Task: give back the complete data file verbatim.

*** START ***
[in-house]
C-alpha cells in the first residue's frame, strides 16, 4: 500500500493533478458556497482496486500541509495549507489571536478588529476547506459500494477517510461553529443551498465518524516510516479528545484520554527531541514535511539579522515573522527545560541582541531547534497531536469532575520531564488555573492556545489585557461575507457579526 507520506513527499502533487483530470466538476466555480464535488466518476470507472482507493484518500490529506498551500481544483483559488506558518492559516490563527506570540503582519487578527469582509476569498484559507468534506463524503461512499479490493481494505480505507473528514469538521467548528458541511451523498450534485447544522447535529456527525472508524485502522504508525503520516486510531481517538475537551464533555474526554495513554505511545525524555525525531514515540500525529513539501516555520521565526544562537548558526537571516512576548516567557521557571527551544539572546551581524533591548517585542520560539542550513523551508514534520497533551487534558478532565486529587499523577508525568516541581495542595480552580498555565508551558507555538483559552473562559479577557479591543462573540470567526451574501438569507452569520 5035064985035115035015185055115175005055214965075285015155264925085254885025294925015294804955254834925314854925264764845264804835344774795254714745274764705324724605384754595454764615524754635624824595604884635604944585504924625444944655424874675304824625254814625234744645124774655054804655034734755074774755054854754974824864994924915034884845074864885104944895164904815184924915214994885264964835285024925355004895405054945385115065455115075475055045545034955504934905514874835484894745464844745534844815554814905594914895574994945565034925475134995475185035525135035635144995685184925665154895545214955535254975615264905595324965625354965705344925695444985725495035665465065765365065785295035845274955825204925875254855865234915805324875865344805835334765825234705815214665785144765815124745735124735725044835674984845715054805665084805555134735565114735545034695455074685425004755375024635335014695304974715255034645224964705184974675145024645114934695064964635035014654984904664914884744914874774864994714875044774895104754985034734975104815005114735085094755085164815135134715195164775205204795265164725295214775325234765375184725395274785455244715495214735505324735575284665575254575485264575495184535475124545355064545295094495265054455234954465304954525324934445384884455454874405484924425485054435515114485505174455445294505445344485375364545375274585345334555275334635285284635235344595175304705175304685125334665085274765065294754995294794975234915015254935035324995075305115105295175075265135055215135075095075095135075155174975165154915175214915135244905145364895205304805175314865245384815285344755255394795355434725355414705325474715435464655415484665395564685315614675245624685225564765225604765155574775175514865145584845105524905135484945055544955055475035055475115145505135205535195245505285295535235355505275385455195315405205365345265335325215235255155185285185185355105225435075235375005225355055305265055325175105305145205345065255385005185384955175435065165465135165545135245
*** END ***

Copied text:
[in-house]
C-alpha cells in the first residue's frame, strides 16, 4: 500500500493533478458556497482496486500541509495549507489571536478588529476547506459500494477517510461553529443551498465518524516510516479528545484520554527531541514535511539579522515573522527545560541582541531547534497531536469532575520531564488555573492556545489585557461575507457579526 507520506513527499502533487483530470466538476466555480464535488466518476470507472482507493484518500490529506498551500481544483483559488506558518492559516490563527506570540503582519487578527469582509476569498484559507468534506463524503461512499479490493481494505480505507473528514469538521467548528458541511451523498450534485447544522447535529456527525472508524485502522504508525503520516486510531481517538475537551464533555474526554495513554505511545525524555525525531514515540500525529513539501516555520521565526544562537548558526537571516512576548516567557521557571527551544539572546551581524533591548517585542520560539542550513523551508514534520497533551487534558478532565486529587499523577508525568516541581495542595480552580498555565508551558507555538483559552473562559479577557479591543462573540470567526451574501438569507452569520 5035064985035115035015185055115175005055214965075285015155264925085254885025294925015294804955254834925314854925264764845264804835344774795254714745274764705324724605384754595454764615524754635624824595604884635604944585504924625444944655424874675304824625254814625234744645124774655054804655034734755074774755054854754974824864994924915034884845074864885104944895164904815184924915214994885264964835285024925355004895405054945385115065455115075475055045545034955504934905514874835484894745464844745534844815554814905594914895574994945565034925475134995475185035525135035635144995685184925665154895545214955535254975615264905595324965625354965705344925695444985725495035665465065765365065785295035845274955825204925875254855865234915805324875865344805835334765825234705815214665785144765815124745735124735725044835674984845715054805665084805555134735565114735545034695455074685425004755375024635335014695304974715255034645224964705184974675145024645114934695064964635035014654984904664914884744914874774864994714875044774895104754985034734975104815005114735085094755085164815135134715195164775205204795265164725295214775325234765375184725395274785455244715495214735505324735575284665575254575485264575495184535475124545355064545295094495265054455234954465304954525324934445384884455454874405484924425485054435515114485505174455445294505445344485375364545375274585345334555275334635285284635235344595175304705175304685125334665085274765065294754995294794975234915015254935035324995075305115105295175075265135055215135075095075095135075155174975165154915175214915135244905145364895205304805175314865245384815285344755255394795355434725355414705325474715435464655415484665395564685315614675245624685225564765225604765155574775175514865145584845105524905135484945055544955055475035055475115145505135205535195245505285295535235355505275385455195315405205365345265335325215235255155185285185185355105225435075235375005225355055305265055325175105305145205345065255385005185384955175435065165465135165545135245